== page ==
WASHINGTON -- Mayor Marion S. Barry Jr. is telling political supporters that he personally favors one of the five Democratic candidates to succeed him, but his private endorsement may not affect the city's primary vote tomorrow -- a vote that will be decisive in selecting Washington's next mayor.
Besides, none of the five Democrats who wants his job has been, as one political observer put it, "down on hands and knees, begging for his endorsement."
It is not at all clear whether a whispered word of support from Mr. Barry, coming after his spectacular trial on charges of drug possession and perjury, would help or hurt any of those seeking to succeed him.
Although Mr. Barry has continued to insist publicly that he does not intend to endorse a candidate, he is said to be telling supporters privately that Charlene Drew Jarvis, a veteran Washington politician, is his choice for the Democratic nomination for mayor. And in a city where registered Democrats outnumber registered Republicans almost 9-to-1, the Democratic nomination virtually guarantees election.
"Barry told me that Jarvis is his favorite," said one of the mayor's closest supporters, who asked to remain anonymous. "I'm absolutely certain that's the way he feels."
Several attempts to elicit a reaction from Mrs. Jarvis to the dubious gift that Mr. Barry appeared to be bestowing on her met with no response from her campaign office.
In the aftermath of the mayor's trial and his decision not to run for a fourth term, the scramble for the Democratic nomination has not produced a dominant candidate for his job. In a city that has been raciallydivided for years, all but one of the major mayoral candidates are black.
John Ray, 47, who has been an at-large member of the District of Columbia City Council since 1979 and who is making his third run for mayor, is generally regarded as leading the contenders. Mrs. Jarvis, 49, a member of the council since 1979, appears to be running second.
Besides nominating candidates for a new mayor, Washington voters also select tomorrow candidates for the first new City Council chairman in eight years, for two at-large seats and four ward seats on the 12-member council, for the first new non-voting district delegate to Congress in 19 years and -- in a new elective wrinkle -- for a "shadow" delegation of two senators and a representative to lobby Congress for statehood.
Perhaps the most certain victor tomorrow will be the Rev. Jesse L. Jackson, who is seeking Democratic nomination to be one of the shadow senators.
Nothing is so certain in the race for Democratic mayoral nominee.
In a poll of 600 registered voters reported yesterday by Washington television station WJLA, Mr. Ray was the front-runner, favored by 24 percent of those surveyed. Mrs. Jarvis was tied for second with Sharon Pratt Dixon, a former corporate executive and Democratic Party activist, each drawing 17 percent.
Next was David A. Clarke, the City Council chairman and the lone white candidate, who got the support of 9 percent of those polled.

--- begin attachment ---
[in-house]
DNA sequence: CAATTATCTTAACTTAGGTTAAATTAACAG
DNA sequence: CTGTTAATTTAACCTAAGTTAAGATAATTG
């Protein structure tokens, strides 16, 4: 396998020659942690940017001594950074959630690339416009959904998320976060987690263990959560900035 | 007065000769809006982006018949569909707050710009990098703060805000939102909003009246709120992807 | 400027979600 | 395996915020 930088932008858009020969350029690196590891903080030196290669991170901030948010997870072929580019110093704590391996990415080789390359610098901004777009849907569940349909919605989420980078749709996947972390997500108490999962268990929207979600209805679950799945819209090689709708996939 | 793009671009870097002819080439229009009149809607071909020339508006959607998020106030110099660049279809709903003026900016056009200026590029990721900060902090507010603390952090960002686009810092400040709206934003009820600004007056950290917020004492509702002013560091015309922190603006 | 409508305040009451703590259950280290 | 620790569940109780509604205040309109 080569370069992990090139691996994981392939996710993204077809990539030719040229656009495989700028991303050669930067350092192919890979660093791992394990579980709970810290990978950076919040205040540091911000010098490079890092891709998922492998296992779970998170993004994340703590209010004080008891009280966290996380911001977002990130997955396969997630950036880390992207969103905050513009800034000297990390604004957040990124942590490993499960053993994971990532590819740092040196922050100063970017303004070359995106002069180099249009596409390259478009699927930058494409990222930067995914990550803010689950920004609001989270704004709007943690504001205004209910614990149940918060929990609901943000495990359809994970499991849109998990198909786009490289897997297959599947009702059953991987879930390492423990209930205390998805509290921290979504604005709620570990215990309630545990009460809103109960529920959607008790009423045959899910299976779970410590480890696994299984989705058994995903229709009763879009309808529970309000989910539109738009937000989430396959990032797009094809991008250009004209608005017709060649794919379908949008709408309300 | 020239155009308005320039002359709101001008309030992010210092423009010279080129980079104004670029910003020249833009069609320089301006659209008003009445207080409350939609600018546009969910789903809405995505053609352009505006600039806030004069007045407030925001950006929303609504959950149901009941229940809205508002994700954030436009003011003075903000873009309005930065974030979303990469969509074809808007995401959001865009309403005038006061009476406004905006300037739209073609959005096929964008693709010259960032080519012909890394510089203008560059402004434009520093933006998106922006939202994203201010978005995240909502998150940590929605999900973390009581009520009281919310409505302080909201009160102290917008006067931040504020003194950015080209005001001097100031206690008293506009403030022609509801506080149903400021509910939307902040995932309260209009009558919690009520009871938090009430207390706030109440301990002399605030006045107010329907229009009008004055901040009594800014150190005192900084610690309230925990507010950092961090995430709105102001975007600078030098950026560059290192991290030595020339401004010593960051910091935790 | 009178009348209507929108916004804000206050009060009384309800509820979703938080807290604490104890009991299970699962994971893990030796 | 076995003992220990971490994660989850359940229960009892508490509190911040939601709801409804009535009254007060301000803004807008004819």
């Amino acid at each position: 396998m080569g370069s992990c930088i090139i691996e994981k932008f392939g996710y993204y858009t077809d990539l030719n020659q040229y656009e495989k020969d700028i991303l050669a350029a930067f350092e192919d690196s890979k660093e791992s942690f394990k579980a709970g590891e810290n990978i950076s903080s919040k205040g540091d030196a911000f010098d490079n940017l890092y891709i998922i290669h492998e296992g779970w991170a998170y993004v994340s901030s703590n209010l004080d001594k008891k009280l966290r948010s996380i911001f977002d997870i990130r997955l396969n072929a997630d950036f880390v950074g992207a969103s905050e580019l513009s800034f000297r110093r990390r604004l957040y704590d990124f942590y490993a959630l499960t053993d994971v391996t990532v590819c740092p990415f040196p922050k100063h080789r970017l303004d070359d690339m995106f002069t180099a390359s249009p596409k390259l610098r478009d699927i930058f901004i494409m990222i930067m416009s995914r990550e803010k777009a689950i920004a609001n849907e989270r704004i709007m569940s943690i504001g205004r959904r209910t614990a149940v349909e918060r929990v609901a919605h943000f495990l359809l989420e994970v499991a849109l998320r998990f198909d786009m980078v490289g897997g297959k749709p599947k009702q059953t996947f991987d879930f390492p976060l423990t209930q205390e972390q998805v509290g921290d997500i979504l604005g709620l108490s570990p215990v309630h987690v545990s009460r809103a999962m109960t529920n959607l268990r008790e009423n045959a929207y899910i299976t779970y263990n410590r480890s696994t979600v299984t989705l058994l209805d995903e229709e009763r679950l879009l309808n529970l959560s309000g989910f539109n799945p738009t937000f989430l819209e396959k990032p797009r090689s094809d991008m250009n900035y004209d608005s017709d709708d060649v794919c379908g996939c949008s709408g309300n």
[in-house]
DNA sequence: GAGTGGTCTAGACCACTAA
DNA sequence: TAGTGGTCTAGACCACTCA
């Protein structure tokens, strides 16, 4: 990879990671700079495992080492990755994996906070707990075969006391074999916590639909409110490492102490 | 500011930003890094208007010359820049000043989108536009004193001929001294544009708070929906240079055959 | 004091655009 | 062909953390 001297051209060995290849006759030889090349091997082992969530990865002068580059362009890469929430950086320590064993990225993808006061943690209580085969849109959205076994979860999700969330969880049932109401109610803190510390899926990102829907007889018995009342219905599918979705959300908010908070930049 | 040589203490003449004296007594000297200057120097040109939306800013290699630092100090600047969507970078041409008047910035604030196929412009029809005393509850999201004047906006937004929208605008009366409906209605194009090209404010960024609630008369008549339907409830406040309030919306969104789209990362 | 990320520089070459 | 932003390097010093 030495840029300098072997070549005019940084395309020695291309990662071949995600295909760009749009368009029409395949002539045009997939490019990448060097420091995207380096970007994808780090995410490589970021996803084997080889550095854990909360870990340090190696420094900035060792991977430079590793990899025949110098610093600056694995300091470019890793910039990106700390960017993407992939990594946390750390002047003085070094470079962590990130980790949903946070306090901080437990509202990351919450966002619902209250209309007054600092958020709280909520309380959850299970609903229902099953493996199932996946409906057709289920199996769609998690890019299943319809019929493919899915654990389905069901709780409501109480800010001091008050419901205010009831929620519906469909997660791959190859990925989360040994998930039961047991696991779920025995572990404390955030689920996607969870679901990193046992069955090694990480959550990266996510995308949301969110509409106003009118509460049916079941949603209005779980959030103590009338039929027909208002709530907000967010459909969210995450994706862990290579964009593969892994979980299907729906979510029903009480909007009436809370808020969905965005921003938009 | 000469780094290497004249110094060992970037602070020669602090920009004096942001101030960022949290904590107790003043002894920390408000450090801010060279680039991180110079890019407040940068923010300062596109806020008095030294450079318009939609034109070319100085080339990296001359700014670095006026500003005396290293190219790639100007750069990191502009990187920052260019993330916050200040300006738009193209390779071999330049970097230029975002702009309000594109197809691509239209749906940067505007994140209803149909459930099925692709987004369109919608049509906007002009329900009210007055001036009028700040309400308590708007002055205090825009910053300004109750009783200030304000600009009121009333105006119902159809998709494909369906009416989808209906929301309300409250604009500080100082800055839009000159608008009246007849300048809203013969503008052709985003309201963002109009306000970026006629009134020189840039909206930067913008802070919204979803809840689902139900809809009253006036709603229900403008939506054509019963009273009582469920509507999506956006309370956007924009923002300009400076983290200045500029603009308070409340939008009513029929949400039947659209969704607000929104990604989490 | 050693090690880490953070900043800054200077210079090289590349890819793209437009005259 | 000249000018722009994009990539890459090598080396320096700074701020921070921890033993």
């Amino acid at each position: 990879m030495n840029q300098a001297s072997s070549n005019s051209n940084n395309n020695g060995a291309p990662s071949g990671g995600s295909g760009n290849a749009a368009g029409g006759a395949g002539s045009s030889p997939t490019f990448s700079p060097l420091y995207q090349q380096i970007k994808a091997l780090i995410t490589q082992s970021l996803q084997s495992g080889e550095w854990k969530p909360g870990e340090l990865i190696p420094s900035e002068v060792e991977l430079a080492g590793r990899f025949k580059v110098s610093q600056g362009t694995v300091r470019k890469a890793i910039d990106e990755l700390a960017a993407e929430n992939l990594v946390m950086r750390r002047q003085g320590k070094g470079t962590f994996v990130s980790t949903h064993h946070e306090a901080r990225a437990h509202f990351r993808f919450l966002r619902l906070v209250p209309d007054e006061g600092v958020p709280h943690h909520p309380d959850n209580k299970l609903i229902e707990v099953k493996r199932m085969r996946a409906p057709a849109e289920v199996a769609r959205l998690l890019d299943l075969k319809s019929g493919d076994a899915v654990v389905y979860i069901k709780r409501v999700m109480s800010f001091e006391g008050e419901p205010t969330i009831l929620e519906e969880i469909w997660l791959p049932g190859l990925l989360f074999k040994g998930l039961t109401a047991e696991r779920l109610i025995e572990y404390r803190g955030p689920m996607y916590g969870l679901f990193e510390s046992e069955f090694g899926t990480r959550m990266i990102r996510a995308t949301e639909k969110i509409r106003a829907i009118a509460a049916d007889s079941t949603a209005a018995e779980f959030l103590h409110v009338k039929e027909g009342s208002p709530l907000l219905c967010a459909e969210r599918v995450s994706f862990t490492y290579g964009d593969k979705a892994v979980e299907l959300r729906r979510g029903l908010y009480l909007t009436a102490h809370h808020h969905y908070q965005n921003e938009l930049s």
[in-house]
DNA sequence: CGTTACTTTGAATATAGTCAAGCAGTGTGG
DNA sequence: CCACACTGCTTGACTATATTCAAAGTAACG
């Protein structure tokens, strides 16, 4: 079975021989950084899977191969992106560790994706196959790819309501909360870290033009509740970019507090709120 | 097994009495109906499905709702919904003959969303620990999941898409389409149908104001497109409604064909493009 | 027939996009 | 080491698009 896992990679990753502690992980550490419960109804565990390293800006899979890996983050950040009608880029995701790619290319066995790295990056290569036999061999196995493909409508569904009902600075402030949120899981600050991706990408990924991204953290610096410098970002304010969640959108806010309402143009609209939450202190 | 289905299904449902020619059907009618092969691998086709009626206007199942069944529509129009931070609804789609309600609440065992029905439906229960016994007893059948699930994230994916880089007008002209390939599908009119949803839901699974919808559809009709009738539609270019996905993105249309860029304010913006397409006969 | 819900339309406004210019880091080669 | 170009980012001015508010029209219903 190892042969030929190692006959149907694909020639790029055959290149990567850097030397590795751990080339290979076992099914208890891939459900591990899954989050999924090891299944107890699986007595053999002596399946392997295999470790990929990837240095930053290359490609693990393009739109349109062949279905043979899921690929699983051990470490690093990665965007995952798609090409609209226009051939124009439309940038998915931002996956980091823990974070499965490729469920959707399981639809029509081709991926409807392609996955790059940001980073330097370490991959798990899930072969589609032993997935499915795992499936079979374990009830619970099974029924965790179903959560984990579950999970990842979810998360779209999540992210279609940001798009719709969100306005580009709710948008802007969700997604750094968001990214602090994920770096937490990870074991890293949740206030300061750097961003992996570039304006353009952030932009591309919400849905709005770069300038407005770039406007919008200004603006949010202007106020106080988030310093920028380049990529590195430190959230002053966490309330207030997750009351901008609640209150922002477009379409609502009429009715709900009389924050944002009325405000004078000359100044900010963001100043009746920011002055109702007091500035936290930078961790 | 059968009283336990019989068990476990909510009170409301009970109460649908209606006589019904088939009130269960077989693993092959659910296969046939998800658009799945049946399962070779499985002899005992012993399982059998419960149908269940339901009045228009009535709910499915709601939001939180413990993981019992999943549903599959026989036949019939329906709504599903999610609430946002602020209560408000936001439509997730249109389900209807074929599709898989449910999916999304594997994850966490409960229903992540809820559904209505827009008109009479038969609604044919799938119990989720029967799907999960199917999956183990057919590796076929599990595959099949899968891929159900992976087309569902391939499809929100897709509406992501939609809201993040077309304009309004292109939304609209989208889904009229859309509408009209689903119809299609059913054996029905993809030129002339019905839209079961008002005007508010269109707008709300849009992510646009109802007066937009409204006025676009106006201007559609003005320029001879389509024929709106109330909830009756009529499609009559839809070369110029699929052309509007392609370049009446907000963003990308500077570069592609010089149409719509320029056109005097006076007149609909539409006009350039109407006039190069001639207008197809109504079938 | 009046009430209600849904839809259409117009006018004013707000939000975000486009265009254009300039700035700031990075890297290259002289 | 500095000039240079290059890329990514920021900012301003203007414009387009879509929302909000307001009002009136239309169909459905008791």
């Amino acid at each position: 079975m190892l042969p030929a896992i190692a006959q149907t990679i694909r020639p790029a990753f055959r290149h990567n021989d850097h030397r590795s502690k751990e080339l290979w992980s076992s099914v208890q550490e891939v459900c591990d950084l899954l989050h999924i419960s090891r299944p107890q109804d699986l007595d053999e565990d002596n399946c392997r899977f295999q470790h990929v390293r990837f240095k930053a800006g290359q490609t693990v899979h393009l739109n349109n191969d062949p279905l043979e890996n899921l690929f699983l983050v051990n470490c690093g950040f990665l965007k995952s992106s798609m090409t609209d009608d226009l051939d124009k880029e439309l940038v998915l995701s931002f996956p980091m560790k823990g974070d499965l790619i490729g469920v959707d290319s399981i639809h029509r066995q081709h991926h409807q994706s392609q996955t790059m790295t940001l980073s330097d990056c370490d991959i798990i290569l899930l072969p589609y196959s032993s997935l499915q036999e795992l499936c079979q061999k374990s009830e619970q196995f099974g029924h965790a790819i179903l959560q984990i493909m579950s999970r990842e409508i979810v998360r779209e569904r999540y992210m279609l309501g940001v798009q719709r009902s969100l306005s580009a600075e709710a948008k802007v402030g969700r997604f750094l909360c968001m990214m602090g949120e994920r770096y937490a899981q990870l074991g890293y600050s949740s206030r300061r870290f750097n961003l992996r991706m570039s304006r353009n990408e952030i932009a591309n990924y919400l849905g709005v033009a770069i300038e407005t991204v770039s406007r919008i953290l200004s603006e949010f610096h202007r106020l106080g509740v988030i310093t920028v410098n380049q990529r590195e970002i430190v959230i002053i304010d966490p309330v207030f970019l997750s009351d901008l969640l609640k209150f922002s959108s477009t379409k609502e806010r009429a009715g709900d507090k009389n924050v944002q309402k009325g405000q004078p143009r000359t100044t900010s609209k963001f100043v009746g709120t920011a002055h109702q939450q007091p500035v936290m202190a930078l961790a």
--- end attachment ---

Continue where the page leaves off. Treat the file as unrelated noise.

Last, with 8 percent, was the Rev. Walter E. Fauntroy, who chose to abandon his post as delegate to Congress after 19 years to seek the mayor's job -- and has been running a campaign generally regarded as surprisingly ineffective.
Maurice T. Turner Jr., the city's former police chief, is unopposed forthe Republican nomination.
Compared with a survey published Aug. 31 by the Washington Post, Mr. Ray's lead decreased by 9 percentage points in the WJLA survey, while Mrs. Jarvis' support remained unchanged.
Perhaps just as significant, the television poll showed that a full one-quarter of those surveyed were undecided or had no preference.
For the first time in two decades, Washington voters will go to the polls in a primary in which Mr. Barry's name will not be on the Democratic nominating ballots.
Last month Mr. Barry was convicted in U.S. District Court on one drug-possession count and acquitted on another, while the jury deadlocked on nine remaining drug-possession counts and three felony counts of perjury.
At a hearing Sept. 17 -- six days after the primary -- the mayor will hear whether he is to be retried on the counts that caused a hung jury.
Before the trial, he announced that he would not seek a fourth term as mayor. After the trial, he said he will run -- as an independent -- for an at-large seat on the City Council.
Although Mr. Barry generally has been regarded as still having the support of as much as one-fourth to one-third of Washington's Democratic voters, the Post survey found that nearly 60 percent of those in its sample said they would not vote for him -- even as a candidate for the council seat.
Yet, with the absence of Mr. Barry and the certainty of many changes in the city's major leadership posts, some Washington observers are talking about a revolution in the city's political structure -- at a time when the city faces deep debt problems, an epidemic of drug use and murders, and the racial polarization fueled by Mr. Barry's trial.